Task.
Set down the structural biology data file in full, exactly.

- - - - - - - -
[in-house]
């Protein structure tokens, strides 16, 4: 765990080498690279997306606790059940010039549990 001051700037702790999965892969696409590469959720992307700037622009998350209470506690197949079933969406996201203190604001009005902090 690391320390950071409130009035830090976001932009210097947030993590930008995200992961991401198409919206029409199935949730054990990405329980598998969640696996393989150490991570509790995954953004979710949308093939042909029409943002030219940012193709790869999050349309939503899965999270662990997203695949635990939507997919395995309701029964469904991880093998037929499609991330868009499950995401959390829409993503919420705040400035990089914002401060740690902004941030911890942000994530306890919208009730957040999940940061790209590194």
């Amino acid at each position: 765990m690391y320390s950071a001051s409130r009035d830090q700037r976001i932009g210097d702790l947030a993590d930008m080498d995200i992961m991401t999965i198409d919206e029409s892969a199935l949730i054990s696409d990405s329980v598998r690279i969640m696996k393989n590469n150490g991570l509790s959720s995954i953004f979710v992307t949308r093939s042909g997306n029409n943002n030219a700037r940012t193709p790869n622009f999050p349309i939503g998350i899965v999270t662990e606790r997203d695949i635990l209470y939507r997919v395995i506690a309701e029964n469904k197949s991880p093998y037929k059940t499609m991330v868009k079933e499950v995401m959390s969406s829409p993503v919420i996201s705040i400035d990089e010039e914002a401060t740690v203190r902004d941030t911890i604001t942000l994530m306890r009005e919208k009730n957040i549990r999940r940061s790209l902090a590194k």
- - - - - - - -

[in-house]
């Protein structure tokens, strides 16, 4: 765990080498690279997306606790059940010039549990 001051700037702790999965892969696409590469959720992307700037622009998350209470506690197949079933969406996201203190604001009005902090 690391320390950071409130009035830090976001932009210097947030993590930008995200992961991401198409919206029409199935949730054990990405329980598998969640696996393989150490991570509790995954953004979710949308093939042909029409943002030219940012193709790869999050349309939503899965999270662990997203695949635990939507997919395995309701029964469904991880093998037929499609991330868009499950995401959390829409993503919420705040400035990089914002401060740690902004941030911890942000994530306890919208009730957040999940940061790209590194």
């Amino acid at each position: 765990m690391y320390s950071a001051s409130r009035d830090q700037r976001i932009g210097d702790l947030a993590d930008m080498d995200i992961m991401t999965i198409d919206e029409s892969a199935l949730i054990s696409d990405s329980v598998r690279i969640m696996k393989n590469n150490g991570l509790s959720s995954i953004f979710v992307t949308r093939s042909g997306n029409n943002n030219a700037r940012t193709p790869n622009f999050p349309i939503g998350i899965v999270t662990e606790r997203d695949i635990l209470y939507r997919v395995i506690a309701e029964n469904k197949s991880p093998y037929k059940t499609m991330v868009k079933e499950v995401m959390s969406s829409p993503v919420i996201s705040i400035d990089e010039e914002a401060t740690v203190r902004d941030t911890i604001t942000l994530m306890r009005e919208k009730n957040i549990r999940r940061s790209l902090a590194k």